Despite oil giant BP's (LSE: BP) attractive-looking dividend yield and the contrarian allure of the low oil price, I'm avoiding the firm's shares. Instead, I'm focusing on three factors that I believe undermine a long-term investment in the firm.
The business of finding and extracting oil and gas from beneath the earth's surface is fraught with danger. BP tries hard to control risks and pays a great deal of attention to health and safety, but taking on the forces of nature leads to sometimes-unpredictable outcomes. We need only look at BP's 2010 Gulf-of-Mexico disaster to see how badly things can go wrong. That oil blowout caused loss of human and animal life, environmental pollution on a massive scale, and thumped BP with extra costs of billions.
Risks like that do not sit well in a portfolio of long-term share investments. But, no matter how careful the firm is with its operations, a similar disaster could happen again, anytime and anywhere. That's one reason that BP's share price will never trade at a high P/E rating. The share price is accounting for the risks.
Oil and gas producers need commodity prices to be high enough to cover their costs if they are to return a profit. The trouble is that they have little influence over what commodity prices might be. The best that firms such as BP can do to optimise their returns is to allocate asset investment in accordance with supply and demand cycles such that money is put to work when the pricing environment is favourable and trimmed back when it is not.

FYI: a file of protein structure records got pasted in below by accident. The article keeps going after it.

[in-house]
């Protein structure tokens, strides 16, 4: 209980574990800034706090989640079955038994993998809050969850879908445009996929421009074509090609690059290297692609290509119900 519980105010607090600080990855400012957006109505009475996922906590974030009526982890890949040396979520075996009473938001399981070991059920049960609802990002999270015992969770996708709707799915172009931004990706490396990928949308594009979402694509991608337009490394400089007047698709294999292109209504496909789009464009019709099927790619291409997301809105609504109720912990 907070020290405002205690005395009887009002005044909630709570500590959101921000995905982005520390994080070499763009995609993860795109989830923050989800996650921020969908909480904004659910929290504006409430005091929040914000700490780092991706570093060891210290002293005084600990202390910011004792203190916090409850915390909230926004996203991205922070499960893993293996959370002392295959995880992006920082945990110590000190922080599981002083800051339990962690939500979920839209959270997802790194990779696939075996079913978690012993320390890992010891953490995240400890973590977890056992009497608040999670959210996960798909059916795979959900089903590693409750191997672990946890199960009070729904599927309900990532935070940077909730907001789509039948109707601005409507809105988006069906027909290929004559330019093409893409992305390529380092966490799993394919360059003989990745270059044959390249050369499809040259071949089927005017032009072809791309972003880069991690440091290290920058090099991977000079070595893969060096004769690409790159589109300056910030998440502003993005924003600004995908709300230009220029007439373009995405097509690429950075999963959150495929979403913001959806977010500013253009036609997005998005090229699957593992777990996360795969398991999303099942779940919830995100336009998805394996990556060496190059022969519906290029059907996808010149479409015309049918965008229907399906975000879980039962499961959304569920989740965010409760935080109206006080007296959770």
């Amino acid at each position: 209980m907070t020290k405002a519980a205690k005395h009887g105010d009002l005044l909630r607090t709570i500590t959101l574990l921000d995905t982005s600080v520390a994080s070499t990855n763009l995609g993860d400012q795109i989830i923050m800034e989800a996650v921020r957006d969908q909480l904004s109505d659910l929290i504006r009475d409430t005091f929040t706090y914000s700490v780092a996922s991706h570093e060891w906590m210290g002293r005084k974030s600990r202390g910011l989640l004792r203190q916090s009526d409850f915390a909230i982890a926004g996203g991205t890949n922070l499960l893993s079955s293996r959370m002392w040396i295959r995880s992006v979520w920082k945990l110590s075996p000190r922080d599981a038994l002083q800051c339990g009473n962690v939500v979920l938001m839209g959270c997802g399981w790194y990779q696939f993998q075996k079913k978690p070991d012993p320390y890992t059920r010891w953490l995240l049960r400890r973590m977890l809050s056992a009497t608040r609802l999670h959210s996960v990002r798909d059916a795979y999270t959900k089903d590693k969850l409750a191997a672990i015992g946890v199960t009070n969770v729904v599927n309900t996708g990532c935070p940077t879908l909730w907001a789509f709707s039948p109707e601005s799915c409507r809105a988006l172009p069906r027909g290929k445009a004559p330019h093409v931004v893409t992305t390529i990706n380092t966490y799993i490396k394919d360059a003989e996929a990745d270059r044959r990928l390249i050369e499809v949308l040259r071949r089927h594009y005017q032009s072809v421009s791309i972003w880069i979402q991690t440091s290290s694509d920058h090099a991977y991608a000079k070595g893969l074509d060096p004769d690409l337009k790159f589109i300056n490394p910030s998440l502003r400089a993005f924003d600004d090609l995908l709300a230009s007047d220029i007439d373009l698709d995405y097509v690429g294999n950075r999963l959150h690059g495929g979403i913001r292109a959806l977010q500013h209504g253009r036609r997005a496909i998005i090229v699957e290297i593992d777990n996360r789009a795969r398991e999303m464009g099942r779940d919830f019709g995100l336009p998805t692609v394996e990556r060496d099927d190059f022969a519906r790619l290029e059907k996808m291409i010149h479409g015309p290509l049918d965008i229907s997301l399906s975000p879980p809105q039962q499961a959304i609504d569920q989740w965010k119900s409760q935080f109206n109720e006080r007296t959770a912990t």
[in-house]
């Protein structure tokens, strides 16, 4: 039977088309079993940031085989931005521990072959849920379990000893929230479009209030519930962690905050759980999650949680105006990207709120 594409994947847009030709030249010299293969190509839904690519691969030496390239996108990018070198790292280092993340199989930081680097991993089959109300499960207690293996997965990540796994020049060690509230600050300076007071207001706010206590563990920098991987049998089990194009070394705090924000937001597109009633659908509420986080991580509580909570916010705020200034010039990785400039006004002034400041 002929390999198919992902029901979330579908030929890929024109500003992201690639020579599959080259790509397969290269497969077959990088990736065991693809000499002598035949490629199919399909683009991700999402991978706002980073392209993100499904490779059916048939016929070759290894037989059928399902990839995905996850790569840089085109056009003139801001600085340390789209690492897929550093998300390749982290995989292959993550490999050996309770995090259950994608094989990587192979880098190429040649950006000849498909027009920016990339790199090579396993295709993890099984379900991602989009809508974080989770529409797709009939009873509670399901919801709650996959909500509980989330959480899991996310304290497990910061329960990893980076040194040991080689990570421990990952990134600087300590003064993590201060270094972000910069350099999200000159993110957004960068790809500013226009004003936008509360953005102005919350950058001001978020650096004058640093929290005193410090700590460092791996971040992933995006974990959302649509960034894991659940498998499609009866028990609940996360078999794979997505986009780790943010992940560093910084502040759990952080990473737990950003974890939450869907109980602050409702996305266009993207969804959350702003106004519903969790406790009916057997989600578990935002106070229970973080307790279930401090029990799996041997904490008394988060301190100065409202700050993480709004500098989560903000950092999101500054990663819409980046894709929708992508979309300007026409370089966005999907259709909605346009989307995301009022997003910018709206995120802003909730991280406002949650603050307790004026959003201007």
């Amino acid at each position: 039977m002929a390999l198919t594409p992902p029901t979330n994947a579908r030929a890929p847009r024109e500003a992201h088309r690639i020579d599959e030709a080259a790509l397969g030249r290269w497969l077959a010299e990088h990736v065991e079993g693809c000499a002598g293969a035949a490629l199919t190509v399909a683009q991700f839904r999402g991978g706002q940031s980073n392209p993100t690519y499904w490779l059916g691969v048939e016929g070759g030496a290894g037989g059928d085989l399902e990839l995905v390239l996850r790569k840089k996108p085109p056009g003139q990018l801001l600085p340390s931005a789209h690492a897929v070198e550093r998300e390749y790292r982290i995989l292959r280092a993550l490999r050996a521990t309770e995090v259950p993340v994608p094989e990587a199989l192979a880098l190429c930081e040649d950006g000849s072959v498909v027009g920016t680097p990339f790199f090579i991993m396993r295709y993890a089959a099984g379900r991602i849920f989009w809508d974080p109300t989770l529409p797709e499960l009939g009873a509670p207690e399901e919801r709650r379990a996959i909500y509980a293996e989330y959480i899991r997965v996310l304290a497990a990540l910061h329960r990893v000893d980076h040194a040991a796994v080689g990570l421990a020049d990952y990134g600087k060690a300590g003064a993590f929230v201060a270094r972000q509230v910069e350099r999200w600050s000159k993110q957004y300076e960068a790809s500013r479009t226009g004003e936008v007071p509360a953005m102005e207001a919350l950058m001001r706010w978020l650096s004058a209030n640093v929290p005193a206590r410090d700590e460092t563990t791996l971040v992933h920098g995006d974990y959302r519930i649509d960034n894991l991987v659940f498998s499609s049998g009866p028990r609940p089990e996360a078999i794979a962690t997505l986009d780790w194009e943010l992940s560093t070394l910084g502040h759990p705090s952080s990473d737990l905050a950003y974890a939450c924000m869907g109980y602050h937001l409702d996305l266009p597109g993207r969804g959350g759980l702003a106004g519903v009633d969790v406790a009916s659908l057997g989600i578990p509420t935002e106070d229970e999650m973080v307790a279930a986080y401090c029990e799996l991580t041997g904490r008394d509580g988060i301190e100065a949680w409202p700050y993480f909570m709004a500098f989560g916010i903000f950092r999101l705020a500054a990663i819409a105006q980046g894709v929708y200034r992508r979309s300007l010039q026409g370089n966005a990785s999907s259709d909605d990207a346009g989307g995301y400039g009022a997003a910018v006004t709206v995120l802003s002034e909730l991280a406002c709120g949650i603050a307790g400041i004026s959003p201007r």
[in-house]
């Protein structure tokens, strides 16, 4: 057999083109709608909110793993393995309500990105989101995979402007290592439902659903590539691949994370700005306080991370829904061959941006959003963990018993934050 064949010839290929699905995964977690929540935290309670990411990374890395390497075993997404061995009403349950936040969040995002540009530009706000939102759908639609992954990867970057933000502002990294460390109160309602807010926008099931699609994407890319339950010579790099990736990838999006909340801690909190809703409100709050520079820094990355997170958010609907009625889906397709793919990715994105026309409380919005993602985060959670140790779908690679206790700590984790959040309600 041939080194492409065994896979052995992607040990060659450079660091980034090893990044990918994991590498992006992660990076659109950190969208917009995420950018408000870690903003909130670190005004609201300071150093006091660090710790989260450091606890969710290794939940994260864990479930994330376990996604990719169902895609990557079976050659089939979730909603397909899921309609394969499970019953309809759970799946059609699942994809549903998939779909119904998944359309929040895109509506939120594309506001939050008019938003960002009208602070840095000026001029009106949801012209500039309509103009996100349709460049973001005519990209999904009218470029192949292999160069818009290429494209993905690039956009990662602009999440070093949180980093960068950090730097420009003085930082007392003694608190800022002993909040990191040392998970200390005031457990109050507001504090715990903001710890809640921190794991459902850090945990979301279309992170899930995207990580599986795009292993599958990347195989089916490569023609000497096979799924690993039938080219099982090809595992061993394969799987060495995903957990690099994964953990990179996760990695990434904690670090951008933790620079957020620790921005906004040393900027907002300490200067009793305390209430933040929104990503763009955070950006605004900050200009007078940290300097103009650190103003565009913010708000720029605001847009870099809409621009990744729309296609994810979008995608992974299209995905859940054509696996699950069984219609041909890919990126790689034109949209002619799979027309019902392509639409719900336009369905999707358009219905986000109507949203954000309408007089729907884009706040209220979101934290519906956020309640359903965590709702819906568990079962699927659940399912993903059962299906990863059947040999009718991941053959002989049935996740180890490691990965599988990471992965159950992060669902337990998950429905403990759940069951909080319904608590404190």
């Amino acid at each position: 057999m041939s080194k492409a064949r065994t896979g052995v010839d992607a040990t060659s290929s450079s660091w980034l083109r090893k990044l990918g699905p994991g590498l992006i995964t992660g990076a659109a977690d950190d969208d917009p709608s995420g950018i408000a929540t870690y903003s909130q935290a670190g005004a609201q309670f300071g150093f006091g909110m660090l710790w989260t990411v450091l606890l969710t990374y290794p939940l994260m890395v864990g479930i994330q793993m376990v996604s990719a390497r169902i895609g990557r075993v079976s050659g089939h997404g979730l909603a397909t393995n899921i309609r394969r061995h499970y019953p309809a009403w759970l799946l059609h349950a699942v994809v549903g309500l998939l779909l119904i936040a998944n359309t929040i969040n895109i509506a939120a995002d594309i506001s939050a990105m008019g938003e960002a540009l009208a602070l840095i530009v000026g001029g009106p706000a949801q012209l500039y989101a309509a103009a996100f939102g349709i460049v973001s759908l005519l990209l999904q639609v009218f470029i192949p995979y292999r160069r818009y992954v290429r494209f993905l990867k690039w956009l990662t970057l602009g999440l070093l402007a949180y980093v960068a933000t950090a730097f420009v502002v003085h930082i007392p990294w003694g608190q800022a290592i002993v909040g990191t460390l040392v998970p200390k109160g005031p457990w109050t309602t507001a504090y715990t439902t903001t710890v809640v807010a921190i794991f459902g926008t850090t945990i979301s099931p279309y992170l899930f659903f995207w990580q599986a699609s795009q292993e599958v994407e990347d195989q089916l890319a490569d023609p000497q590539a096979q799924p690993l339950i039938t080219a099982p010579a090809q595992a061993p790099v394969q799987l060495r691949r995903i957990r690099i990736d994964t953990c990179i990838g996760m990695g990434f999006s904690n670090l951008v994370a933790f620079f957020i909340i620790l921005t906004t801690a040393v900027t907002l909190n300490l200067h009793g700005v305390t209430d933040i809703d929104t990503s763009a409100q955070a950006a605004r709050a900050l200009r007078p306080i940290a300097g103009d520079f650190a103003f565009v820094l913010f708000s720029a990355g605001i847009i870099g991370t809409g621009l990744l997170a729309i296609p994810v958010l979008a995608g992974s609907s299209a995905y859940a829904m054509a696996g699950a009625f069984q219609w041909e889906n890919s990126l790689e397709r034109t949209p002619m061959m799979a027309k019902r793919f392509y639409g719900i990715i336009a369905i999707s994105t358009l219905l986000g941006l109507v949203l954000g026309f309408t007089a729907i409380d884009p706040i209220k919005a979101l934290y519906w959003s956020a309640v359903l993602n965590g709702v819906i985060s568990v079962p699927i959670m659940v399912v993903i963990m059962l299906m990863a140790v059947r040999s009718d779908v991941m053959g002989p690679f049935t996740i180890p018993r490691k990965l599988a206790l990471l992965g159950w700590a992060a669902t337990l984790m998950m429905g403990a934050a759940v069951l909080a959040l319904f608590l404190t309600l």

Right now, the price of oil is low compared to the highs it reached over recent years, which makes life difficult for BP. No-one knows whether the oil price will return to former glories. If anybody knew how to predict the future price of oil, they would have told us about the recent plunge!
Whether oil goes up again or stays down, commodity pricing is another reason that BP's shares rarely trade on a high multiple to profit. So, I'm not counting on a valuation re-rating upwards with BP and I'm not relying on the sustainability of the dividend either. However, because BP's forward price-to-earnings rating is high at around 13, there is the risk that the firm's share price could re-rate downwards if a rebound doesn't happen with the oil price, as investors seem to expect.
The word's hydrocarbon economy looks ripe for disruption by up-and-coming technologies. That vision may seem fanciful, but who knows how fast petrol and diesel vehicles will be usurped by solar powered electric vehicles, or how soon buildings will be self-regulating when it comes to temperature with zero heating requirements.
Disruptive technology could combine with persistent oversupply of oil to keep the oil price down for generations. If that happens, an investment in BP now could perform poorly in the years to come.
With so many other great businesses listed on the stock market, I can't see the point in risking my capital on a cyclical behemoth such as BP.
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Kevin Godbold has no position in any shares mentioned. The Motley Fool UK has recommended BP. We Fools don't all hold the same opinions, but we all believe that considering a diverse range of insights makes us better investors.